PatchGuard is Microsoft’s implementation of Kernel Patch Protection available on Vista/7/8 64bit systems. The idea is to prevent any code from patching the kernel ie: third party code can not modify or change kernel code.
This has had an immense effect on the security of Windows 64bit systems. Rootkits are far more limited in what they can do and how they can hide.
The problem here is that no one’s allowed to patch it. That means we’re locked into the Microsoft security model, which until Windows 8 has been pretty awful (integrity levels.) So while a security company on 32bit can implement their own security model and have it act on a kernel-level (you need to be same rights or higher to properly intercept SYS_CALL etc) they’re just as limited as rootkits now, having to resort to other means to limit malware.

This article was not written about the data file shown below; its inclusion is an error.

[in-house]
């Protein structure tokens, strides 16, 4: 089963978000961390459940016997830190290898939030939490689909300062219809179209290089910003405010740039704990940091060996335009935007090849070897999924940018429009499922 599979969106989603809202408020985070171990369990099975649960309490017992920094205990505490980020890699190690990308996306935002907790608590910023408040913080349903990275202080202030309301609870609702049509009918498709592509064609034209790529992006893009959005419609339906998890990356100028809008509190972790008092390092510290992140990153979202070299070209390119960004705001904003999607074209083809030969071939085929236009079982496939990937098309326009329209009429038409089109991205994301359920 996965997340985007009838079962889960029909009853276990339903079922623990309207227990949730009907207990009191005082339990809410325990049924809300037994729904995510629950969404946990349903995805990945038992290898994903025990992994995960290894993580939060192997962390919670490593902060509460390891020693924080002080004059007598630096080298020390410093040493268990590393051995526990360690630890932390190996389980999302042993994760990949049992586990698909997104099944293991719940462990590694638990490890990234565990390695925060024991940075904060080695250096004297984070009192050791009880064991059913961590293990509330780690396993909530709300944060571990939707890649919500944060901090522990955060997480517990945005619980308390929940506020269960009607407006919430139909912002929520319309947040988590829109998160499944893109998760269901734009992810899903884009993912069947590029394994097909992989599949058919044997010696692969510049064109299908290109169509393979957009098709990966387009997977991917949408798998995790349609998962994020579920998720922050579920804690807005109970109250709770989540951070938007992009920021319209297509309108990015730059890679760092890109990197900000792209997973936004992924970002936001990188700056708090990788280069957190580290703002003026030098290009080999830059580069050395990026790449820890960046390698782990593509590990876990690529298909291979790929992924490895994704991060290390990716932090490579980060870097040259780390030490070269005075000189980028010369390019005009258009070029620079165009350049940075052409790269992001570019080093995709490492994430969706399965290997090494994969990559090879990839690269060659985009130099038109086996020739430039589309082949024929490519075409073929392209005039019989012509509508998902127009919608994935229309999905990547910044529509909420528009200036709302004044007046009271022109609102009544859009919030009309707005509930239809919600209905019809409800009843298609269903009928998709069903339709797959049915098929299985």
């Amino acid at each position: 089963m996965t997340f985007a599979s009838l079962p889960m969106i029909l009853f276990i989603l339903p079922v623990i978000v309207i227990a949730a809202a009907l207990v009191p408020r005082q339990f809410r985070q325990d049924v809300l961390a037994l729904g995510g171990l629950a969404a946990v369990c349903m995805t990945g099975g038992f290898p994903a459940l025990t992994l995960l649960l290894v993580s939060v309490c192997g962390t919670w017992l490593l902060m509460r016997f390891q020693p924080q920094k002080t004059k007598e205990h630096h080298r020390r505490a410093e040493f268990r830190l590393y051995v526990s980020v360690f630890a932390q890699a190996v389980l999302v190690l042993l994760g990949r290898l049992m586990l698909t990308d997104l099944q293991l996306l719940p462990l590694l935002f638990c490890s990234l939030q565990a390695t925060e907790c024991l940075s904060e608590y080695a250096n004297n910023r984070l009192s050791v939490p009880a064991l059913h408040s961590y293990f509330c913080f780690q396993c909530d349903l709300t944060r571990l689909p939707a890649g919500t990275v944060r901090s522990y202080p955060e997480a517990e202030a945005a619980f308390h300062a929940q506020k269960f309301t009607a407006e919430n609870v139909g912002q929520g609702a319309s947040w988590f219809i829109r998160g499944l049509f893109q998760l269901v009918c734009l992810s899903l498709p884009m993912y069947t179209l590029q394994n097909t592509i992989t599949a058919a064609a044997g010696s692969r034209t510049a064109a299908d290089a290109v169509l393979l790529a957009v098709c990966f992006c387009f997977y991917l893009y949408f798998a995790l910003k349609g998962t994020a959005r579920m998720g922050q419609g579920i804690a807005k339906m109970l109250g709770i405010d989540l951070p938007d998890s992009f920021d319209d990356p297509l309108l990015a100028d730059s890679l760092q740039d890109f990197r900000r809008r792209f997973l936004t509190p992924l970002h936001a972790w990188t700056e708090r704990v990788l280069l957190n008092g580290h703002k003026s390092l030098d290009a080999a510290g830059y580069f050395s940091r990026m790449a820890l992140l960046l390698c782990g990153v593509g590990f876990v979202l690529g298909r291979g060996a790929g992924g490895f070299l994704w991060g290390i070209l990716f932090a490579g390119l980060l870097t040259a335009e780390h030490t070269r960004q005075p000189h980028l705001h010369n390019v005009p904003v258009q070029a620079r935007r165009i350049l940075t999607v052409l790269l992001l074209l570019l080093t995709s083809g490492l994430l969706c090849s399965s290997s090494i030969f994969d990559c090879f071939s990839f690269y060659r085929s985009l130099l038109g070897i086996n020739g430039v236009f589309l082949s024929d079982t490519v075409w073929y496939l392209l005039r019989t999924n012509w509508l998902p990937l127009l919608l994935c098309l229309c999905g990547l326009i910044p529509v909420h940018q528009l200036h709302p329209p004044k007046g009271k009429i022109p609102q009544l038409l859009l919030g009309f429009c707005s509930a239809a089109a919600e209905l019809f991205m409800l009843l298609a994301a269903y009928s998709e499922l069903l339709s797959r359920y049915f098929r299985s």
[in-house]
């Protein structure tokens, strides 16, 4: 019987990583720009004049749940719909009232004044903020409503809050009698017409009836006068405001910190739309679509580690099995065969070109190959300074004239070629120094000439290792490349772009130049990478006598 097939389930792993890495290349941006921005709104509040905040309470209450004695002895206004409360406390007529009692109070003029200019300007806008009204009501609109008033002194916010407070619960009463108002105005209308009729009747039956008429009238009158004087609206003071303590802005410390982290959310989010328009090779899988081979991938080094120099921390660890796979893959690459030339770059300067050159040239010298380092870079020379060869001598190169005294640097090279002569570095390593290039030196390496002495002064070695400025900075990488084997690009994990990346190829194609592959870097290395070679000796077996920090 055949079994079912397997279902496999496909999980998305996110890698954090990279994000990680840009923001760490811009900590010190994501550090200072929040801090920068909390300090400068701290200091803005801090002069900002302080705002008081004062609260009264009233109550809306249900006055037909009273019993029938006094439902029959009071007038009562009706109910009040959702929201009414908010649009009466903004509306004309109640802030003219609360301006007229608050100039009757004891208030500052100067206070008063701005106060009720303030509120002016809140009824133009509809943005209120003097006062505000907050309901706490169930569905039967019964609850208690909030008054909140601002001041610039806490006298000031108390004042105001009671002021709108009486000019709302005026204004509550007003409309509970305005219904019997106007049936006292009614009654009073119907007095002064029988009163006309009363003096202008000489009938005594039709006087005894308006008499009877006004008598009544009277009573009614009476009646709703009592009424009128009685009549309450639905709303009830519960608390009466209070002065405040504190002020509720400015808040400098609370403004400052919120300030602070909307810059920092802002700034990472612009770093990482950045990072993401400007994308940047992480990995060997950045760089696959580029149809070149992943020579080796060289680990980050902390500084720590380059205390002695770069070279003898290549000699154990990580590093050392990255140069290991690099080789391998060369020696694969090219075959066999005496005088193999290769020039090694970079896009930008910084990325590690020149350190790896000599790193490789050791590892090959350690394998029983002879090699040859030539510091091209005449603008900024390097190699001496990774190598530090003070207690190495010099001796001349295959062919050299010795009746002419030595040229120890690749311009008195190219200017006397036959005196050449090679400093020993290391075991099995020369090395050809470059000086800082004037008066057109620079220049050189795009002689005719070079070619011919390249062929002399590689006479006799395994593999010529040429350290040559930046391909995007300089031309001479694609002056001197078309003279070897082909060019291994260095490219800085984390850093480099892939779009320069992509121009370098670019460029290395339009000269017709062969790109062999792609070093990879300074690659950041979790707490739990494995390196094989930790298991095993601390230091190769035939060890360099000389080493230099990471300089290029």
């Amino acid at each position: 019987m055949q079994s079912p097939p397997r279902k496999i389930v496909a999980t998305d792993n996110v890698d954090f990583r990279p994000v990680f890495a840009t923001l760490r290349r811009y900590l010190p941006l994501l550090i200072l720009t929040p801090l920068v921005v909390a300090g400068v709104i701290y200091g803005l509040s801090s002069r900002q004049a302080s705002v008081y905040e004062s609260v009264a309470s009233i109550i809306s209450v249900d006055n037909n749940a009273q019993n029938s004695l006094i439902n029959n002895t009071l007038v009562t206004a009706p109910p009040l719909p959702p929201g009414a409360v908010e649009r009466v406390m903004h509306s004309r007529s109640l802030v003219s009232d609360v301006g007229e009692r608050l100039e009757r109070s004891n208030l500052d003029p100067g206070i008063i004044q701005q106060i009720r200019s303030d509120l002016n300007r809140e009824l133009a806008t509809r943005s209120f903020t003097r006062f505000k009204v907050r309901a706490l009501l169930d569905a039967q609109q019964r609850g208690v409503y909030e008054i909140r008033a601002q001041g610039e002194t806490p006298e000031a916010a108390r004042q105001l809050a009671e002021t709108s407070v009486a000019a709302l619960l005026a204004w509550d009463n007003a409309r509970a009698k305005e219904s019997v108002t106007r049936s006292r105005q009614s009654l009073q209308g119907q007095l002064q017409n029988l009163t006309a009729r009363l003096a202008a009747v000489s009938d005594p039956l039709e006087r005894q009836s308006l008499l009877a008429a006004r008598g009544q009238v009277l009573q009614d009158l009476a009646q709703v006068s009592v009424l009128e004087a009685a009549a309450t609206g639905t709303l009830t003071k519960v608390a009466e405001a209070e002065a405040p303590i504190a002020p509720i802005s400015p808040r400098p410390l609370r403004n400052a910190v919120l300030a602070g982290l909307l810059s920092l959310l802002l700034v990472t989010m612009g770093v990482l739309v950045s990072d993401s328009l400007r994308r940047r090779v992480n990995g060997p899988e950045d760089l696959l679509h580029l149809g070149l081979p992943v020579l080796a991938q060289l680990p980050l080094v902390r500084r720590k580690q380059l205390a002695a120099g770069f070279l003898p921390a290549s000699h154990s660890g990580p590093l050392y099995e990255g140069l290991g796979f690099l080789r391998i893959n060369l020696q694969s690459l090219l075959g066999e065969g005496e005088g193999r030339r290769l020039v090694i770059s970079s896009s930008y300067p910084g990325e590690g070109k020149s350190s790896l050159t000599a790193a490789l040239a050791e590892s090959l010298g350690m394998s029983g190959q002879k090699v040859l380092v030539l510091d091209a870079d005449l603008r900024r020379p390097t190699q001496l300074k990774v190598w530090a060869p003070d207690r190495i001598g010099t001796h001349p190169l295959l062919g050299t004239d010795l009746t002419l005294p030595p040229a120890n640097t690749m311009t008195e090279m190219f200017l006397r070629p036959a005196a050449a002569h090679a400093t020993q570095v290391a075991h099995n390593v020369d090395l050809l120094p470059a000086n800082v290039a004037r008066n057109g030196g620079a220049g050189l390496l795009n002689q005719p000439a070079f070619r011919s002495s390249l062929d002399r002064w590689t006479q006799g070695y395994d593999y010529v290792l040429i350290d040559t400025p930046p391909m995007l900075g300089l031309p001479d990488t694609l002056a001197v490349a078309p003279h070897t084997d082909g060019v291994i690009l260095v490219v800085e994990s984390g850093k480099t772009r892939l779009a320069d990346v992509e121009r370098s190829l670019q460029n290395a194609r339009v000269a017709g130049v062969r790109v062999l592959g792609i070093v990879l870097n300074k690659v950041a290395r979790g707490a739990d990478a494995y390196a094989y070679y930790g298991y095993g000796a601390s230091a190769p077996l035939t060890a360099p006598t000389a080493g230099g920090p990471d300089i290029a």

SecureBoot is another feature aimed at preventing bootkits. Where SecureBoot differs is that it maintains a whitelist so that signed software can actually ‘bypass’ (not truly a bypass as this is the design and strength of it) it.
It would have been cool if PatchGuard had done something similar. Had Microsoft implemented a vetting system for PatchGuard certs we’d still see security products on Windows capable of performing up-to-par with the 32bit counterparts.